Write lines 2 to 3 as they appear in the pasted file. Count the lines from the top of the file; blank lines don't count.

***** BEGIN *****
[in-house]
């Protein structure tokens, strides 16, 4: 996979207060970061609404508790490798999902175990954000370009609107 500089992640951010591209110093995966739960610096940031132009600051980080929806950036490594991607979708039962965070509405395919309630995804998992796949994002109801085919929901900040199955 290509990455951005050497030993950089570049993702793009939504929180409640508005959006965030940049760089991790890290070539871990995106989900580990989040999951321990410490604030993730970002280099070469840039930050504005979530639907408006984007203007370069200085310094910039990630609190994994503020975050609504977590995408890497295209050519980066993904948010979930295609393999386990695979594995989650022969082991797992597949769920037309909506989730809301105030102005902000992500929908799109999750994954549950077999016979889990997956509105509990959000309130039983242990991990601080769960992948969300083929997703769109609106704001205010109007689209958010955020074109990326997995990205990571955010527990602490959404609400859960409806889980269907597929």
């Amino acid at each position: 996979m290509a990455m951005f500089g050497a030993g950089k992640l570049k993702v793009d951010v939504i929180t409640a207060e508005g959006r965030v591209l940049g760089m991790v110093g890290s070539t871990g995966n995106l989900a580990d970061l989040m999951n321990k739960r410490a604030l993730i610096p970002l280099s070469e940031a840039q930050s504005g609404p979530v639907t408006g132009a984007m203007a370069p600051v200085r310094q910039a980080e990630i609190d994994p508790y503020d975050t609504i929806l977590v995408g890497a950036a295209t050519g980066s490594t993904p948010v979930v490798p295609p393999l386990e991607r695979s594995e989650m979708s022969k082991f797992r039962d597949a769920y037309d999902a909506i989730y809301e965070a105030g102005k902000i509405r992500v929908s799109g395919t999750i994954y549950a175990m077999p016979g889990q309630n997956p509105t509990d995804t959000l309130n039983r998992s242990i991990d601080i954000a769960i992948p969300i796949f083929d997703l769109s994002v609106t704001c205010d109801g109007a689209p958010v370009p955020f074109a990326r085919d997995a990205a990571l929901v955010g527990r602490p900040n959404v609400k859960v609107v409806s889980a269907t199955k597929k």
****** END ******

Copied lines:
């Protein structure tokens, strides 16, 4: 996979207060970061609404508790490798999902175990954000370009609107 500089992640951010591209110093995966739960610096940031132009600051980080929806950036490594991607979708039962965070509405395919309630995804998992796949994002109801085919929901900040199955 290509990455951005050497030993950089570049993702793009939504929180409640508005959006965030940049760089991790890290070539871990995106989900580990989040999951321990410490604030993730970002280099070469840039930050504005979530639907408006984007203007370069200085310094910039990630609190994994503020975050609504977590995408890497295209050519980066993904948010979930295609393999386990695979594995989650022969082991797992597949769920037309909506989730809301105030102005902000992500929908799109999750994954549950077999016979889990997956509105509990959000309130039983242990991990601080769960992948969300083929997703769109609106704001205010109007689209958010955020074109990326997995990205990571955010527990602490959404609400859960409806889980269907597929």
């Amino acid at each position: 996979m290509a990455m951005f500089g050497a030993g950089k992640l570049k993702v793009d951010v939504i929180t409640a207060e508005g959006r965030v591209l940049g760089m991790v110093g890290s070539t871990g995966n995106l989900a580990d970061l989040m999951n321990k739960r410490a604030l993730i610096p970002l280099s070469e940031a840039q930050s504005g609404p979530v639907t408006g132009a984007m203007a370069p600051v200085r310094q910039a980080e990630i609190d994994p508790y503020d975050t609504i929806l977590v995408g890497a950036a295209t050519g980066s490594t993904p948010v979930v490798p295609p393999l386990e991607r695979s594995e989650m979708s022969k082991f797992r039962d597949a769920y037309d999902a909506i989730y809301e965070a105030g102005k902000i509405r992500v929908s799109g395919t999750i994954y549950a175990m077999p016979g889990q309630n997956p509105t509990d995804t959000l309130n039983r998992s242990i991990d601080i954000a769960i992948p969300i796949f083929d997703l769109s994002v609106t704001c205010d109801g109007a689209p958010v370009p955020f074109a990326r085919d997995a990205a990571l929901v955010g527990r602490p900040n959404v609400k859960v609107v409806s889980a269907t199955k597929k």